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  • mevans336 - Friday, February 01, 2013 - link

    What is it in? Reply
  • VivekGowri - Friday, February 01, 2013 - link

    Mechanical Engineering. Already graduated actually, diploma is in the mail :) Reply
  • mevans336 - Friday, February 01, 2013 - link

    Awesome, congratulations! What school? Reply
  • Samus - Saturday, February 02, 2013 - link

    All my buddies (and myself) have ME degrees (I don't have a masters) and they have vast flexibility with employment. I've had jobs ranging from Ford to IT consulting. I did go back to school for an associates in EE, but its funny that none of us any longer have a typical ME job. One of us is a truck driver, lol! Reply
  • p05esto - Friday, February 01, 2013 - link

    I really dislike the UI and graphical style of this and Win8. It's 2013 and the interface so totally boring, no color, no shading, no shadows, doesn't pop or anything. Why 1 color icons, can't we make things look nicer than this? Maybe it's a small thing, but it all looks cheap and uninspired, so cold and boring. No thanks to the Modern UI. Reply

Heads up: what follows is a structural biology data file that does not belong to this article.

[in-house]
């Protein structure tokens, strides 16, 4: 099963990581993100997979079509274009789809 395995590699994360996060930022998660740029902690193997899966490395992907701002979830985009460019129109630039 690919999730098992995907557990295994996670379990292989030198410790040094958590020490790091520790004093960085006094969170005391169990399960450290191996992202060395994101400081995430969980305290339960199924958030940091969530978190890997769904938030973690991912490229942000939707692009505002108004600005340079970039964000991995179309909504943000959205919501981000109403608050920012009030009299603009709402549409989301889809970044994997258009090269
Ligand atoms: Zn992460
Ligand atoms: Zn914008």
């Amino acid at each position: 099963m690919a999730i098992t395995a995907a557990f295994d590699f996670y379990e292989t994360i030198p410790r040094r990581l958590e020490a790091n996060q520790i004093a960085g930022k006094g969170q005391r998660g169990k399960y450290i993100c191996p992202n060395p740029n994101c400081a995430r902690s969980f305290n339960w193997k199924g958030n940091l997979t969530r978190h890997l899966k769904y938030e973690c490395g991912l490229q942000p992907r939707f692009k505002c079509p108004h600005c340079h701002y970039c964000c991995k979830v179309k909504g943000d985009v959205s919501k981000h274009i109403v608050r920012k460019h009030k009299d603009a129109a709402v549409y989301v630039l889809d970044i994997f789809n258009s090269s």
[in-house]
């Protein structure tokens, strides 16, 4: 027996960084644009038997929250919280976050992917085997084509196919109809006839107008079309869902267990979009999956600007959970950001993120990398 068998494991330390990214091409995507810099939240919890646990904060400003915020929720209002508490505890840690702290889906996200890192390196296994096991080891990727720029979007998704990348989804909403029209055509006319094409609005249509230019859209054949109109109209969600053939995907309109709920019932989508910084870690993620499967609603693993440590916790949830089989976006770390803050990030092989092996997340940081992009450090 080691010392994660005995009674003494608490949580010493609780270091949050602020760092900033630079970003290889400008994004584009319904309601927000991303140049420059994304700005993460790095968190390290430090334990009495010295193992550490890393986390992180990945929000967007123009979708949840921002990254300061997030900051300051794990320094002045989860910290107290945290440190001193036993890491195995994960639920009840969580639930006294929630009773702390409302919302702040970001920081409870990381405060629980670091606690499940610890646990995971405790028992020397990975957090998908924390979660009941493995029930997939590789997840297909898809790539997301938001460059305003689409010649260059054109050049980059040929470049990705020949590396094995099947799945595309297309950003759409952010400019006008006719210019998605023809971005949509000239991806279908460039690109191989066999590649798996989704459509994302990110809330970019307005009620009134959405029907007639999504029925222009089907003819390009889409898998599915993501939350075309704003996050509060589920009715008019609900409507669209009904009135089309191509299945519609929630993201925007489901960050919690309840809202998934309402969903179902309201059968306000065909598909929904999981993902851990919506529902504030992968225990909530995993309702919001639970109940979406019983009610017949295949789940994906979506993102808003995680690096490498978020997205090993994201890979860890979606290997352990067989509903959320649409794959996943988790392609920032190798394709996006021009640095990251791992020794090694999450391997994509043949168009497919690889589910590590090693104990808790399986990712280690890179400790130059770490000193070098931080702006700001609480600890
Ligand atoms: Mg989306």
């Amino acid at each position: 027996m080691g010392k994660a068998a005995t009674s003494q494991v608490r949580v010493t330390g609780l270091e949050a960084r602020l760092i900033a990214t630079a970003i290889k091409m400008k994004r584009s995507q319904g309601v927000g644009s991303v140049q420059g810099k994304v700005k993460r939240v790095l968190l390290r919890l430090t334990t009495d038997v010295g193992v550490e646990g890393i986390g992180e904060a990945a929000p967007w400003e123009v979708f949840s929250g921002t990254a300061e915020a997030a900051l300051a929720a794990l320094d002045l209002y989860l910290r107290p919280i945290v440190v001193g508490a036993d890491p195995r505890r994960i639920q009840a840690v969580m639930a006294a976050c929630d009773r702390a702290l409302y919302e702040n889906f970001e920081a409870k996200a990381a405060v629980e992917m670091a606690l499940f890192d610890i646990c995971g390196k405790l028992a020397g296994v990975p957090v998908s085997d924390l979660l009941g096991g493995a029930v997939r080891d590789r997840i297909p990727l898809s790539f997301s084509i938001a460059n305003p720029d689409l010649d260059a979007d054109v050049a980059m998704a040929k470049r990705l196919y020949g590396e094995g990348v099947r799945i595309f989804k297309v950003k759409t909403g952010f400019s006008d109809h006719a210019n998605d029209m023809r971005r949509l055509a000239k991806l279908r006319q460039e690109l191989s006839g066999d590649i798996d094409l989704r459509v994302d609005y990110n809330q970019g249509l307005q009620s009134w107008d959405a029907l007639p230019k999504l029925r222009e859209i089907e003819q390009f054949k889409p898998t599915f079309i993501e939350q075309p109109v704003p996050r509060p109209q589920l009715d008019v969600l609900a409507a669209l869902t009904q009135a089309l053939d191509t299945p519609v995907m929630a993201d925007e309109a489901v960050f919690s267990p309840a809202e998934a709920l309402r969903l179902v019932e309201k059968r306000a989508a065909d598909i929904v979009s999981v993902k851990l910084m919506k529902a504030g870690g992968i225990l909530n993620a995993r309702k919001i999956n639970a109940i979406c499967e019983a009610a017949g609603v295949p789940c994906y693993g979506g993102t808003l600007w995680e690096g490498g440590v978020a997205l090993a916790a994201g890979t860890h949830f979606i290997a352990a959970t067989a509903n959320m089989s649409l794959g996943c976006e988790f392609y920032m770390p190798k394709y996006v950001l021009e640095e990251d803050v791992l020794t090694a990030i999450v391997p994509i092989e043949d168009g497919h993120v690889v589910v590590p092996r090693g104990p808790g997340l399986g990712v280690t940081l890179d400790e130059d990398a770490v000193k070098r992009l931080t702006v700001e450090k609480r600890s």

• B3an - Friday, February 01, 2013 - link

    Yeah exactly, it's 2013. Not 2005.

    If you like dated graphic design, things like gradients, shadows, shiny icons, gloss, material emulation and pointless rounded corners then either go back to 2005 of use iOS or OSX.

    Speaking as a designer i can safely say that pretty much all modern design is heading this way. Including site designs. Whenever you see a new design of a major site it's nearly always more Metro-ish looking. Thats because it's better, it's cleaner, it's more efficient, it focuses more on content not pointless chrome, it cuts out then needless crap and most people prefer it.
  • Wall Street - Friday, February 01, 2013 - link

    But the UI is horrible. IT doesn't indicate what is clickable or not and has a poor use of white space. The best interfaces have a good user experience and build the aesthetic around that. Metro clearly had the aesthetic laid out before they made the interface. Reply
  • Murloc - Friday, February 01, 2013 - link

    apart for the removal of gradients and juicy looking 3D icons, it's very similar to 2010.
    In 2010 you can see what is not clickable because it's greyed out. I guess it's the same in 2013.
    The icon style changed but other than that there's really no difference in looks.
  • Murloc - Friday, February 01, 2013 - link

    look at the copy button in the first image of the look and feel page: it's greyed out. Reply
  • Flunk - Friday, February 01, 2013 - link